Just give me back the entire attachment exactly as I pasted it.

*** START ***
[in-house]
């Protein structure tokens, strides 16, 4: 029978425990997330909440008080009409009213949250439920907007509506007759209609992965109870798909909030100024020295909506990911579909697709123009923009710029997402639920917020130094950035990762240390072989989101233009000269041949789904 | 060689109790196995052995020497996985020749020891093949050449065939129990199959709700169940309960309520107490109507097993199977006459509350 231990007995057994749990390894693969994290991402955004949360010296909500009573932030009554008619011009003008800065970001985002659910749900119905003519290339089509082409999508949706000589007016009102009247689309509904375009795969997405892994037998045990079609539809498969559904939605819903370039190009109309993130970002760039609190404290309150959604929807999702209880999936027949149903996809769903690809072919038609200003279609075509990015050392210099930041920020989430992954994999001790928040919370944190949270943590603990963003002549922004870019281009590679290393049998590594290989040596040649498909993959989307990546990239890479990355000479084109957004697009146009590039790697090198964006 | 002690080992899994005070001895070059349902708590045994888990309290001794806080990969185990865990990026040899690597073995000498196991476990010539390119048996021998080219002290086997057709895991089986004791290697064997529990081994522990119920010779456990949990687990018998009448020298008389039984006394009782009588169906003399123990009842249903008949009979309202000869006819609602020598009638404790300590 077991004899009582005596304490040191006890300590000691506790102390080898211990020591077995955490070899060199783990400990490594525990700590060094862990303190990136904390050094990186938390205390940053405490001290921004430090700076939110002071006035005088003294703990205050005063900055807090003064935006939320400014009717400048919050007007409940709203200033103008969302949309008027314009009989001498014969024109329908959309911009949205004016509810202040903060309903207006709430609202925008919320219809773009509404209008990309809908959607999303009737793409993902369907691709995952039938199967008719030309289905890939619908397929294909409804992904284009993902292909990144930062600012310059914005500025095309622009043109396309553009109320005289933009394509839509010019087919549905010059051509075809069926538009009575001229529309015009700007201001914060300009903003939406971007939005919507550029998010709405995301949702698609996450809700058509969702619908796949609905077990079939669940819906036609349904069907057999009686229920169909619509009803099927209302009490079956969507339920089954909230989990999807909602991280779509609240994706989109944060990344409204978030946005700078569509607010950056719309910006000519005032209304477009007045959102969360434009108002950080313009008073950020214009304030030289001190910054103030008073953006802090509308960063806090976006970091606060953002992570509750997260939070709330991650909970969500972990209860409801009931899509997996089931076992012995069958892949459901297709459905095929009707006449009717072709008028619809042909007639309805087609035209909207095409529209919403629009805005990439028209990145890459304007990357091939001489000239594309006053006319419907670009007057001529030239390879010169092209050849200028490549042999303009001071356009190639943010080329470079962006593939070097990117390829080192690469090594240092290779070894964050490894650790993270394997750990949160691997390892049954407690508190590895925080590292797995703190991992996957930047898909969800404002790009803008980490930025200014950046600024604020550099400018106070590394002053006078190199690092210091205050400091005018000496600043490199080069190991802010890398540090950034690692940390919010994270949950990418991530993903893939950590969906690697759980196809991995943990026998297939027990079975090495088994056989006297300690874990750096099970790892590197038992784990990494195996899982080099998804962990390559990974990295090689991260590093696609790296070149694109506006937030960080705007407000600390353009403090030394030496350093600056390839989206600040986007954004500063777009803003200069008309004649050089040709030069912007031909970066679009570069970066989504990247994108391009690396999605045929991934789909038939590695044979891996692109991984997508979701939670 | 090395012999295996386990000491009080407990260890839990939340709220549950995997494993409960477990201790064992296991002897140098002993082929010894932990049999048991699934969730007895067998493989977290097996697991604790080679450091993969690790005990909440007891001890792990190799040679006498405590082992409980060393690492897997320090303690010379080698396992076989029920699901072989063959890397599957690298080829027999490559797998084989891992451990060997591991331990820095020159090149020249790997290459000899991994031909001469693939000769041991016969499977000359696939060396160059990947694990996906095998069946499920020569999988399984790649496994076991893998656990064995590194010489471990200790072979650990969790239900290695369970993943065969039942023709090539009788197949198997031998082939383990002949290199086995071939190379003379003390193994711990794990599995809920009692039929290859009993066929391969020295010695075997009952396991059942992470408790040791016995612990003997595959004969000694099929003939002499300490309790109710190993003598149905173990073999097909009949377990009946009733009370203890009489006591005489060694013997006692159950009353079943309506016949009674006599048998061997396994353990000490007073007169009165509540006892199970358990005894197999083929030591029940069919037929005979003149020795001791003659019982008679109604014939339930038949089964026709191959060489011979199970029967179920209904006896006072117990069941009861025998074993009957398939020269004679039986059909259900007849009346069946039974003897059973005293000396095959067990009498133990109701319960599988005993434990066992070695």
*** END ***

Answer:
[in-house]
């Protein structure tokens, strides 16, 4: 029978425990997330909440008080009409009213949250439920907007509506007759209609992965109870798909909030100024020295909506990911579909697709123009923009710029997402639920917020130094950035990762240390072989989101233009000269041949789904 | 060689109790196995052995020497996985020749020891093949050449065939129990199959709700169940309960309520107490109507097993199977006459509350 231990007995057994749990390894693969994290991402955004949360010296909500009573932030009554008619011009003008800065970001985002659910749900119905003519290339089509082409999508949706000589007016009102009247689309509904375009795969997405892994037998045990079609539809498969559904939605819903370039190009109309993130970002760039609190404290309150959604929807999702209880999936027949149903996809769903690809072919038609200003279609075509990015050392210099930041920020989430992954994999001790928040919370944190949270943590603990963003002549922004870019281009590679290393049998590594290989040596040649498909993959989307990546990239890479990355000479084109957004697009146009590039790697090198964006 | 002690080992899994005070001895070059349902708590045994888990309290001794806080990969185990865990990026040899690597073995000498196991476990010539390119048996021998080219002290086997057709895991089986004791290697064997529990081994522990119920010779456990949990687990018998009448020298008389039984006394009782009588169906003399123990009842249903008949009979309202000869006819609602020598009638404790300590 077991004899009582005596304490040191006890300590000691506790102390080898211990020591077995955490070899060199783990400990490594525990700590060094862990303190990136904390050094990186938390205390940053405490001290921004430090700076939110002071006035005088003294703990205050005063900055807090003064935006939320400014009717400048919050007007409940709203200033103008969302949309008027314009009989001498014969024109329908959309911009949205004016509810202040903060309903207006709430609202925008919320219809773009509404209008990309809908959607999303009737793409993902369907691709995952039938199967008719030309289905890939619908397929294909409804992904284009993902292909990144930062600012310059914005500025095309622009043109396309553009109320005289933009394509839509010019087919549905010059051509075809069926538009009575001229529309015009700007201001914060300009903003939406971007939005919507550029998010709405995301949702698609996450809700058509969702619908796949609905077990079939669940819906036609349904069907057999009686229920169909619509009803099927209302009490079956969507339920089954909230989990999807909602991280779509609240994706989109944060990344409204978030946005700078569509607010950056719309910006000519005032209304477009007045959102969360434009108002950080313009008073950020214009304030030289001190910054103030008073953006802090509308960063806090976006970091606060953002992570509750997260939070709330991650909970969500972990209860409801009931899509997996089931076992012995069958892949459901297709459905095929009707006449009717072709008028619809042909007639309805087609035209909207095409529209919403629009805005990439028209990145890459304007990357091939001489000239594309006053006319419907670009007057001529030239390879010169092209050849200028490549042999303009001071356009190639943010080329470079962006593939070097990117390829080192690469090594240092290779070894964050490894650790993270394997750990949160691997390892049954407690508190590895925080590292797995703190991992996957930047898909969800404002790009803008980490930025200014950046600024604020550099400018106070590394002053006078190199690092210091205050400091005018000496600043490199080069190991802010890398540090950034690692940390919010994270949950990418991530993903893939950590969906690697759980196809991995943990026998297939027990079975090495088994056989006297300690874990750096099970790892590197038992784990990494195996899982080099998804962990390559990974990295090689991260590093696609790296070149694109506006937030960080705007407000600390353009403090030394030496350093600056390839989206600040986007954004500063777009803003200069008309004649050089040709030069912007031909970066679009570069970066989504990247994108391009690396999605045929991934789909038939590695044979891996692109991984997508979701939670 | 090395012999295996386990000491009080407990260890839990939340709220549950995997494993409960477990201790064992296991002897140098002993082929010894932990049999048991699934969730007895067998493989977290097996697991604790080679450091993969690790005990909440007891001890792990190799040679006498405590082992409980060393690492897997320090303690010379080698396992076989029920699901072989063959890397599957690298080829027999490559797998084989891992451990060997591991331990820095020159090149020249790997290459000899991994031909001469693939000769041991016969499977000359696939060396160059990947694990996906095998069946499920020569999988399984790649496994076991893998656990064995590194010489471990200790072979650990969790239900290695369970993943065969039942023709090539009788197949198997031998082939383990002949290199086995071939190379003379003390193994711990794990599995809920009692039929290859009993066929391969020295010695075997009952396991059942992470408790040791016995612990003997595959004969000694099929003939002499300490309790109710190993003598149905173990073999097909009949377990009946009733009370203890009489006591005489060694013997006692159950009353079943309506016949009674006599048998061997396994353990000490007073007169009165509540006892199970358990005894197999083929030591029940069919037929005979003149020795001791003659019982008679109604014939339930038949089964026709191959060489011979199970029967179920209904006896006072117990069941009861025998074993009957398939020269004679039986059909259900007849009346069946039974003897059973005293000396095959067990009498133990109701319960599988005993434990066992070695």